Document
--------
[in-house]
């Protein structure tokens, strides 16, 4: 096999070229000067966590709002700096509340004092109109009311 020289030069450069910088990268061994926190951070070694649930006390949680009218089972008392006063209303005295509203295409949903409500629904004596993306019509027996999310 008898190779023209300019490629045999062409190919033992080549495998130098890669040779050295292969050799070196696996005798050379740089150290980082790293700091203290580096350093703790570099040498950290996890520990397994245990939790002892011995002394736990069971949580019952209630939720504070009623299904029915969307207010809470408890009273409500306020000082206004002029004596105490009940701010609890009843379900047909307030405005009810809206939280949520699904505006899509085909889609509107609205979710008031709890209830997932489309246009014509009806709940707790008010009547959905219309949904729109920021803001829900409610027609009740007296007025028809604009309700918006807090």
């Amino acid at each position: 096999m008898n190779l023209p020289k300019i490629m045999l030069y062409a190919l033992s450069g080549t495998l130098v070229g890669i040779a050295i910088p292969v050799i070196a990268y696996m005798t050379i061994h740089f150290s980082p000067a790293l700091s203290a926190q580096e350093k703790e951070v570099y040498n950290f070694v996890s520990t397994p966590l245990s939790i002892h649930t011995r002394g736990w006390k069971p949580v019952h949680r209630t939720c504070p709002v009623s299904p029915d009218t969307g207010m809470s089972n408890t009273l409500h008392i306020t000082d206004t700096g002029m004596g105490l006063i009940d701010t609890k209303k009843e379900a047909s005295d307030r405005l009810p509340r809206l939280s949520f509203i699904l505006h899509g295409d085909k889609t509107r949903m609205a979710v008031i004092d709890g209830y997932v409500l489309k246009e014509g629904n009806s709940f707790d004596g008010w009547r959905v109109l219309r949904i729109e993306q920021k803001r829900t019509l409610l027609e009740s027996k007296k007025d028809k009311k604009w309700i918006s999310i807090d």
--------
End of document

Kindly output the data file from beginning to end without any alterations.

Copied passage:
[in-house]
């Protein structure tokens, strides 16, 4: 096999070229000067966590709002700096509340004092109109009311 020289030069450069910088990268061994926190951070070694649930006390949680009218089972008392006063209303005295509203295409949903409500629904004596993306019509027996999310 008898190779023209300019490629045999062409190919033992080549495998130098890669040779050295292969050799070196696996005798050379740089150290980082790293700091203290580096350093703790570099040498950290996890520990397994245990939790002892011995002394736990069971949580019952209630939720504070009623299904029915969307207010809470408890009273409500306020000082206004002029004596105490009940701010609890009843379900047909307030405005009810809206939280949520699904505006899509085909889609509107609205979710008031709890209830997932489309246009014509009806709940707790008010009547959905219309949904729109920021803001829900409610027609009740007296007025028809604009309700918006807090």
């Amino acid at each position: 096999m008898n190779l023209p020289k300019i490629m045999l030069y062409a190919l033992s450069g080549t495998l130098v070229g890669i040779a050295i910088p292969v050799i070196a990268y696996m005798t050379i061994h740089f150290s980082p000067a790293l700091s203290a926190q580096e350093k703790e951070v570099y040498n950290f070694v996890s520990t397994p966590l245990s939790i002892h649930t011995r002394g736990w006390k069971p949580v019952h949680r209630t939720c504070p709002v009623s299904p029915d009218t969307g207010m809470s089972n408890t009273l409500h008392i306020t000082d206004t700096g002029m004596g105490l006063i009940d701010t609890k209303k009843e379900a047909s005295d307030r405005l009810p509340r809206l939280s949520f509203i699904l505006h899509g295409d085909k889609t509107r949903m609205a979710v008031i004092d709890g209830y997932v409500l489309k246009e014509g629904n009806s709940f707790d004596g008010w009547r959905v109109l219309r949904i729109e993306q920021k803001r829900t019509l409610l027609e009740s027996k007296k007025d028809k009311k604009w309700i918006s999310i807090d």